over testimony

      By Penny Dale
      BBC, Lusaka

      Zambia's President Levy Mwanawasa has
      sacked his sports minister, replacing Levison
      Mumba with a woman who has also courted
      controversy.

      No reason has been given but the dismissal
      follows Mr Mumba's testimony last week
      against the president in a court case in which
      the opposition is asking the Supreme Court to
      nullify last December's election.

      Mr Mumba told the
      court that in
      November last year,
      when he was health
      minister, he authorised
      the use of a
      government vehicle for
      Mr Mwanawasa in his
      election campaign.

      The foundation for Mr
      Mumba's dismissal had
      been laid in the past
      few days: on Friday,
      Vice-President Enock
      Kavindele reportedly asked him to resign; on
      Sunday Mr Mwanawasa told a delegation of
      women ruling party activists demanding Mr
      Mumba's expulsion from the MMD that Mr
      Mumba had "disappointed" him and on Tuesday
      the deed was done.

      Mr Mumba was not available for comment. He
      is believed to be out of town, perhaps in his
      Petauke constituency in Eastern Province.

      Corruption

      This is not the first time Mr Mumba has been
      at the centre of controversy: his own election
      as MP is being challenged in the courts by the
      opposition, and during his short stay at the
      tourism ministry earlier this year, he was
      accused of corruption when he tried to issue
      safari concessions outside the tender process.

      The judge said that Mr
      Mumba's move was
      illegal and blocked the
      allocation.

      Despite Mr
      Mwanawasa's claims
      that he would fire any
      of his ministers as
      soon as there was
      even a whiff of
      corruption, Mr Mumba
      was merely moved
      sideways.

      He has been replaced at the sports ministry by
      Gladys Nyirongo, her reward, say political
      commentators, for defecting from the Heritage
      Party to the MMD during the crucial vote
      earlier in the year to elect the Speaker of the
      National Assembly.

      *****

      Zimbabwe boots AFP chief out of the
      country
      Harare

      27 November
      2002 09:37

      The Zimbabwe government on Tuesday refused to renew
      the work permit of
      the AFP bureau chief in Harare, who must now leave
      the country by the end
      of the week.

      AFP's chairman and chief executive officer Bertrand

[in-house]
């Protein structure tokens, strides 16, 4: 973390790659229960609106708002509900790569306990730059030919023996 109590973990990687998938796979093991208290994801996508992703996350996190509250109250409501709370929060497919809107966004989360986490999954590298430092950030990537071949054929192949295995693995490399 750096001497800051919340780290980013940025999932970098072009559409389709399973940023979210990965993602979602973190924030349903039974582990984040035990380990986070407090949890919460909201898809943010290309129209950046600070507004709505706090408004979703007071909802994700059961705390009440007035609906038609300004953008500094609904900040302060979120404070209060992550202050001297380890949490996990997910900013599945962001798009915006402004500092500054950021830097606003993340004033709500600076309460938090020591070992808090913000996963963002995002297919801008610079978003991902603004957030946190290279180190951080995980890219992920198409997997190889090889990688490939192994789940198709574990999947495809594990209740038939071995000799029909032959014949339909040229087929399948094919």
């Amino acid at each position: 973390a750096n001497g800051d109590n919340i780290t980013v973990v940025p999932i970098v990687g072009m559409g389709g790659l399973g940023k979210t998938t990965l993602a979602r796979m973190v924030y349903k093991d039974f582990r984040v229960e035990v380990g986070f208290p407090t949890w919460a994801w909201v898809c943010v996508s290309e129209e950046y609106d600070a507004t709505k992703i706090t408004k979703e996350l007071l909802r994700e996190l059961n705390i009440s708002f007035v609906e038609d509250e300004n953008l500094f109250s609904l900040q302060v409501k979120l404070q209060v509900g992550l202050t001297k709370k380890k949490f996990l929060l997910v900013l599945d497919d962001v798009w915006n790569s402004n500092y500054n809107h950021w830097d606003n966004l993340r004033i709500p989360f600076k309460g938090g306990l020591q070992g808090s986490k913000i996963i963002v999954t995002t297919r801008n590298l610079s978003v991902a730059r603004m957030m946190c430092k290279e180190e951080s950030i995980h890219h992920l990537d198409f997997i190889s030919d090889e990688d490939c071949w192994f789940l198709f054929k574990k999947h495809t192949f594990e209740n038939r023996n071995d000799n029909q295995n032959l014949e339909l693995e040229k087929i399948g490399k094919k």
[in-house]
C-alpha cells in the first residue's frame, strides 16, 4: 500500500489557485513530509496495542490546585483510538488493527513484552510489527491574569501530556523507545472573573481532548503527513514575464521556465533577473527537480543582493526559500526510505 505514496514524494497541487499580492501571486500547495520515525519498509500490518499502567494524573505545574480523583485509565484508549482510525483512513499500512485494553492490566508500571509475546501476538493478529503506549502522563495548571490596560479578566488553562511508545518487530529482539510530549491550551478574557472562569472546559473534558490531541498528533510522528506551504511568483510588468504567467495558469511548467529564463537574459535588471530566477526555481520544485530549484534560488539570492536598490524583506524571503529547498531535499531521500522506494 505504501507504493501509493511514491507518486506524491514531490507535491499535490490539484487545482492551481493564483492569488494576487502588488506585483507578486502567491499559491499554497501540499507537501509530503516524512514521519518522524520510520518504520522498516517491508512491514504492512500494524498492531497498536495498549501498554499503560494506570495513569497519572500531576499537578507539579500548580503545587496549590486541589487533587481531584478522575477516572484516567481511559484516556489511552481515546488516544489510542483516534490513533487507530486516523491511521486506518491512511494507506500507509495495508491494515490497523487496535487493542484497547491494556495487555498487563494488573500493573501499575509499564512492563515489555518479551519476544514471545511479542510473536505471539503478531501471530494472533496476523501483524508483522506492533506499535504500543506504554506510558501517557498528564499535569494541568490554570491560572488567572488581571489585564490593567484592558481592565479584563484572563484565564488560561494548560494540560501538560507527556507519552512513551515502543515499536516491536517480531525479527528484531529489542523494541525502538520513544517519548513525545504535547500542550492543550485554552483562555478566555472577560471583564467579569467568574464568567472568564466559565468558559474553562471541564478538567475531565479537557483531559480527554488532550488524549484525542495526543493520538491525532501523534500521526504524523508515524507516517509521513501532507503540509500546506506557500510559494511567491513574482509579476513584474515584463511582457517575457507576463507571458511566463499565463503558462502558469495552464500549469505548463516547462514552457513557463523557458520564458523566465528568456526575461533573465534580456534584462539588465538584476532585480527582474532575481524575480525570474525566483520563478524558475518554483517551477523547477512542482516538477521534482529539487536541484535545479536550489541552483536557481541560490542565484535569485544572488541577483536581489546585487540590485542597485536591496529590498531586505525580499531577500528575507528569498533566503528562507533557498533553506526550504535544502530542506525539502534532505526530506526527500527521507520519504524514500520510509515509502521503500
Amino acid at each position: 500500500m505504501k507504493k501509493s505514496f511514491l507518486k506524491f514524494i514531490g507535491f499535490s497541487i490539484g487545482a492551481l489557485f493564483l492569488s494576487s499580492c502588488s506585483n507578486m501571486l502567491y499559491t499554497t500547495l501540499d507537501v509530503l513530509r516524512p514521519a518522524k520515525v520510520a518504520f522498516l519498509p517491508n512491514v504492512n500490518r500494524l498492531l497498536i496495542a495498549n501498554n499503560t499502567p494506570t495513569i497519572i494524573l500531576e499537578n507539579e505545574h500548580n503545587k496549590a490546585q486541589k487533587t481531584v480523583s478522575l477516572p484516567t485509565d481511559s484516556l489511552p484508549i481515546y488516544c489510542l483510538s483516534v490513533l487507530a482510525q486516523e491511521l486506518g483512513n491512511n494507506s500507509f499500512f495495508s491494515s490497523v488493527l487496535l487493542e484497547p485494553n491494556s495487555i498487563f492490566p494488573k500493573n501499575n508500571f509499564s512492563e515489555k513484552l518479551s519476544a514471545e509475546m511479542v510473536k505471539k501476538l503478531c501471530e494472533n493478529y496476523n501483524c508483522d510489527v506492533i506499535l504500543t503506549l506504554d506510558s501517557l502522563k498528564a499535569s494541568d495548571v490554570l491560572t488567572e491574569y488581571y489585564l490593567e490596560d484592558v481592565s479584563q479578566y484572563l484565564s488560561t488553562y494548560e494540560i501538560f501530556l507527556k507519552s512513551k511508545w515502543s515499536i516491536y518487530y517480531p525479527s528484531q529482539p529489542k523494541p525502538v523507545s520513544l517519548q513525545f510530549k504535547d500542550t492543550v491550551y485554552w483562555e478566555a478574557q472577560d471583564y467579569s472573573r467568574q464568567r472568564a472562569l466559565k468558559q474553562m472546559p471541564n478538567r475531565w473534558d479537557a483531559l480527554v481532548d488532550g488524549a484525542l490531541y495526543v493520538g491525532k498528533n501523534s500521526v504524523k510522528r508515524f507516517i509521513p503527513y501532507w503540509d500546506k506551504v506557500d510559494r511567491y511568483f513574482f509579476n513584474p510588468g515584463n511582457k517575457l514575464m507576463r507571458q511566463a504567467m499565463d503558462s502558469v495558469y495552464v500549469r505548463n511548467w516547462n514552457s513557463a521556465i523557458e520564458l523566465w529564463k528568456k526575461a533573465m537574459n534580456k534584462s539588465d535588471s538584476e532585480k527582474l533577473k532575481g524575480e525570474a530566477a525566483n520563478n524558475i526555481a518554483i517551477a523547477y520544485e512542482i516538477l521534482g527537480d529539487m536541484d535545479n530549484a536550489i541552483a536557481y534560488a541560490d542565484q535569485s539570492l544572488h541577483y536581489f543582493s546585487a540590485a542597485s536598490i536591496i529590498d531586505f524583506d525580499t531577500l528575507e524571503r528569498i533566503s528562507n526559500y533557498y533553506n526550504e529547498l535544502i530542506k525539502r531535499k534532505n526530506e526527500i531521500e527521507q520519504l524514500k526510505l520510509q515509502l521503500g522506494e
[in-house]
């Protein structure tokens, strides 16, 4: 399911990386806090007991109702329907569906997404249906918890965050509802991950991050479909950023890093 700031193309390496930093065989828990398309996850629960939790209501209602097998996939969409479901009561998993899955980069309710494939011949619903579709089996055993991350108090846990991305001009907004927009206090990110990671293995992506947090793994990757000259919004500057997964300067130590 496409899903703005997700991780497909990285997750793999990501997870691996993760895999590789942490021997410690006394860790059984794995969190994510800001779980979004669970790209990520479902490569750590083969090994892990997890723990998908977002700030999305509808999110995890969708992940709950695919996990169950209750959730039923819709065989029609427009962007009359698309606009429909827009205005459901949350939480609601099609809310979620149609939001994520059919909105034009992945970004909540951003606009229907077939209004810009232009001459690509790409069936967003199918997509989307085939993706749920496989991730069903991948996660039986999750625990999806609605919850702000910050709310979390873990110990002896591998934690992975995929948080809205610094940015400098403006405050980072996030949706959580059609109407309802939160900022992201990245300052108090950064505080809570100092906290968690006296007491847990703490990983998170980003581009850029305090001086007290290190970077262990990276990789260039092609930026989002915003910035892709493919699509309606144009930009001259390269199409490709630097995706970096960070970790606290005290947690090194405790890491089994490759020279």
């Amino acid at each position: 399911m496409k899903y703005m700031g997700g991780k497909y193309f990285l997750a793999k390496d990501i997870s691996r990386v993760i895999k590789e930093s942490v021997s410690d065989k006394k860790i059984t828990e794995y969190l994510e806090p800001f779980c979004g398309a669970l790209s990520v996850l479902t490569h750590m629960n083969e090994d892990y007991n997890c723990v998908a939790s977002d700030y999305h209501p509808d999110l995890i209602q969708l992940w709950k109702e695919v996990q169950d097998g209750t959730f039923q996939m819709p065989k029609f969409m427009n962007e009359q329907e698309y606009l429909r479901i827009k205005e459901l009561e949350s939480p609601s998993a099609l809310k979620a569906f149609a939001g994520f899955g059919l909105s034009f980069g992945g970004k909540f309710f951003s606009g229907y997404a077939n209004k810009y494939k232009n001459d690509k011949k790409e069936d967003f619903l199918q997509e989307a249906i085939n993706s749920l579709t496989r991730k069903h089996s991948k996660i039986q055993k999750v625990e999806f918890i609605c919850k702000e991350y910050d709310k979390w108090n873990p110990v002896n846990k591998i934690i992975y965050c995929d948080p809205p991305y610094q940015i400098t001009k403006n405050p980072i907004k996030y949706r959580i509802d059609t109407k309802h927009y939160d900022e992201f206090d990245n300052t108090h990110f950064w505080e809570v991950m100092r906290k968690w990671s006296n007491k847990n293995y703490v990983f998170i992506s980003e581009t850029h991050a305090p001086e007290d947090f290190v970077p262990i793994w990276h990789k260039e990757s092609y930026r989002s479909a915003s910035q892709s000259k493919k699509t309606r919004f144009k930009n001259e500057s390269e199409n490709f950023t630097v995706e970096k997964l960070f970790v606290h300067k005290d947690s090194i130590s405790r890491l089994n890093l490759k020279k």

Eveno expressed the
      international news agency's "deep regret" at the
      decision in a letter to the
      Zimbabwe government.

      Stephane Barbier (43) who has been the bureau chief
      in the five-country
      regional office in Harare since July 2001, must
      leave by Saturday when his
      current work permit expires.

      Eveno said in the letter that AFP has maintained a
      regional office in
      Zimbabwe for 22 years "acting always in good faith
      and strict compliance
      with all laws and regulations of your country."

      "I am obliged to register Agence France-Presse's
      sincere disappointment in
      this matter," Eveno said.

      In September the Zimbabwe authorities refused to
      renew the work permit of
      Griffin Shea, a US national working for AFP.
      Barbier's initial one-year permit
      had been extended by six months in June this year.

      Information Minister Jonathan Moyo in July indicated
      to AFP that under the
      country's new press law, only Zimbabwean journalists
      would be allowed to
      work in the country.

      President Robert Mugabe enacted a law in March that
      imposed stringent
      limits on press freedoms for independent and foreign
      journalists working in
      the country.

      The Access to Information and Protection of Privacy
      Act allows only
      permanent residents or Zimbabwean nationals to
      operate as journalists on a
      long-term basis. Foreign journalists may work only
      for an unspecified
      "limited period" or cover specific events.

      The Supreme Court is due to make a ruling in a
      lawsuit filed by Zimbabwean
      journalists challenging the constitutionality of the
      law.

      Subject to registration under the new law, AFP plans
      to keep its Harare
      office manned by Zimbabwean journalists but the
      regional office will move to
      Johannesburg, South Africa.

      The Harare bureau covers Angola, Malawi, Mozambique,
      Zambia and
      Zimbabwe. - Sapa-AFP